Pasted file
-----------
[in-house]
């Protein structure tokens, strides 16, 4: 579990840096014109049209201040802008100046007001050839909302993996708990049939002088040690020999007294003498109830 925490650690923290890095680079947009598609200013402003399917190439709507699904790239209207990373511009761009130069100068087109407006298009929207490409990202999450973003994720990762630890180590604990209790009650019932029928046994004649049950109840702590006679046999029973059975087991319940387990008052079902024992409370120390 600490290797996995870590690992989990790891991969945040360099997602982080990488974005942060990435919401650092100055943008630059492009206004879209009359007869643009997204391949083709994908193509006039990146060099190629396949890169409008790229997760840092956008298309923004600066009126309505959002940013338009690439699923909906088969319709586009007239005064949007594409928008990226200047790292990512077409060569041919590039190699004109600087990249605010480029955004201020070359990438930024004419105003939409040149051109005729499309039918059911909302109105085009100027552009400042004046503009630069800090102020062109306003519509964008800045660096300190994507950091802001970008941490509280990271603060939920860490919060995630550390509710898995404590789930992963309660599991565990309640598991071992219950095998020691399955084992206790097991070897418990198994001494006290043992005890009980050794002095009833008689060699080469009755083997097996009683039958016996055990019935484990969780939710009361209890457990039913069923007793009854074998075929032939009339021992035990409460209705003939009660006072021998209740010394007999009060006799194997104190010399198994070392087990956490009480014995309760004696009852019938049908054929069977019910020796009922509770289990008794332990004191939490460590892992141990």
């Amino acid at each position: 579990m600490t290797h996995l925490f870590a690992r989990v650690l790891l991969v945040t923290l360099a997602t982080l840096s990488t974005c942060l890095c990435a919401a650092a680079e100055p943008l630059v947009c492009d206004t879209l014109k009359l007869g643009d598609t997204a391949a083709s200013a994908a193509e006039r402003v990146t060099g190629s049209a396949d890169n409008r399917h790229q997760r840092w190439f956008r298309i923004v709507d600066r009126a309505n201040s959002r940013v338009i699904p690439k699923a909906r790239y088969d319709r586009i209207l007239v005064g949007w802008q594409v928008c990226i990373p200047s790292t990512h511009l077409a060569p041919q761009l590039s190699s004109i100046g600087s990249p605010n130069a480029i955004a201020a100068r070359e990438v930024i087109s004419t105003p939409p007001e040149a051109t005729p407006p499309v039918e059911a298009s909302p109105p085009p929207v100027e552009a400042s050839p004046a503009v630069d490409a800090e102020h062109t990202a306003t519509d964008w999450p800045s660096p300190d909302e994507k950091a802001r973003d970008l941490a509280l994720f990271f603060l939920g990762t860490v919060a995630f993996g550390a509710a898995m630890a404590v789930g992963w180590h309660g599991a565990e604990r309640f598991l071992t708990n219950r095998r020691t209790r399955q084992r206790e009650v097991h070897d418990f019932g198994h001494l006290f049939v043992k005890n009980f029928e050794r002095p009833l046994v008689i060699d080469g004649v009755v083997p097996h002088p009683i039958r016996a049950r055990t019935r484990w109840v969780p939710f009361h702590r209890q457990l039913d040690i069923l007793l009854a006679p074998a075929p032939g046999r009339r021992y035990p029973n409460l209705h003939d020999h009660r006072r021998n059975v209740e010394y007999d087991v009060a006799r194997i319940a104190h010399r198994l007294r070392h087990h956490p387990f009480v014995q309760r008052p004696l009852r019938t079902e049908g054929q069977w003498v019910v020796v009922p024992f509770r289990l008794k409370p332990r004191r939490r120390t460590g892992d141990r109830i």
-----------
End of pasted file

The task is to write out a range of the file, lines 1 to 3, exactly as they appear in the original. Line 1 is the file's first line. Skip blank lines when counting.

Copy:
[in-house]
């Protein structure tokens, strides 16, 4: 579990840096014109049209201040802008100046007001050839909302993996708990049939002088040690020999007294003498109830 925490650690923290890095680079947009598609200013402003399917190439709507699904790239209207990373511009761009130069100068087109407006298009929207490409990202999450973003994720990762630890180590604990209790009650019932029928046994004649049950109840702590006679046999029973059975087991319940387990008052079902024992409370120390 600490290797996995870590690992989990790891991969945040360099997602982080990488974005942060990435919401650092100055943008630059492009206004879209009359007869643009997204391949083709994908193509006039990146060099190629396949890169409008790229997760840092956008298309923004600066009126309505959002940013338009690439699923909906088969319709586009007239005064949007594409928008990226200047790292990512077409060569041919590039190699004109600087990249605010480029955004201020070359990438930024004419105003939409040149051109005729499309039918059911909302109105085009100027552009400042004046503009630069800090102020062109306003519509964008800045660096300190994507950091802001970008941490509280990271603060939920860490919060995630550390509710898995404590789930992963309660599991565990309640598991071992219950095998020691399955084992206790097991070897418990198994001494006290043992005890009980050794002095009833008689060699080469009755083997097996009683039958016996055990019935484990969780939710009361209890457990039913069923007793009854074998075929032939009339021992035990409460209705003939009660006072021998209740010394007999009060006799194997104190010399198994070392087990956490009480014995309760004696009852019938049908054929069977019910020796009922509770289990008794332990004191939490460590892992141990």
């Amino acid at each position: 579990m600490t290797h996995l925490f870590a690992r989990v650690l790891l991969v945040t923290l360099a997602t982080l840096s990488t974005c942060l890095c990435a919401a650092a680079e100055p943008l630059v947009c492009d206004t879209l014109k009359l007869g643009d598609t997204a391949a083709s200013a994908a193509e006039r402003v990146t060099g190629s049209a396949d890169n409008r399917h790229q997760r840092w190439f956008r298309i923004v709507d600066r009126a309505n201040s959002r940013v338009i699904p690439k699923a909906r790239y088969d319709r586009i209207l007239v005064g949007w802008q594409v928008c990226i990373p200047s790292t990512h511009l077409a060569p041919q761009l590039s190699s004109i100046g600087s990249p605010n130069a480029i955004a201020a100068r070359e990438v930024i087109s004419t105003p939409p007001e040149a051109t005729p407006p499309v039918e059911a298009s909302p109105p085009p929207v100027e552009a400042s050839p004046a503009v630069d490409a800090e102020h062109t990202a306003t519509d964008w999450p800045s660096p300190d909302e994507k950091a802001r973003d970008l941490a509280l994720f990271f603060l939920g990762t860490v919060a995630f993996g550390a509710a898995m630890a404590v789930g992963w180590h309660g599991a565990e604990r309640f598991l071992t708990n219950r095998r020691t209790r399955q084992r206790e009650v097991h070897d418990f019932g198994h001494l006290f049939v043992k005890n009980f029928e050794r002095p009833l046994v008689i060699d080469g004649v009755v083997p097996h002088p009683i039958r016996a049950r055990t019935r484990w109840v969780p939710f009361h702590r209890q457990l039913d040690i069923l007793l009854a006679p074998a075929p032939g046999r009339r021992y035990p029973n409460l209705h003939d020999h009660r006072r021998n059975v209740e010394y007999d087991v009060a006799r194997i319940a104190h010399r198994l007294r070392h087990h956490p387990f009480v014995q309760r008052p004696l009852r019938t079902e049908g054929q069977w003498v019910v020796v009922p024992f509770r289990l008794k409370p332990r004191r939490r120390t460590g892992d141990r109830i």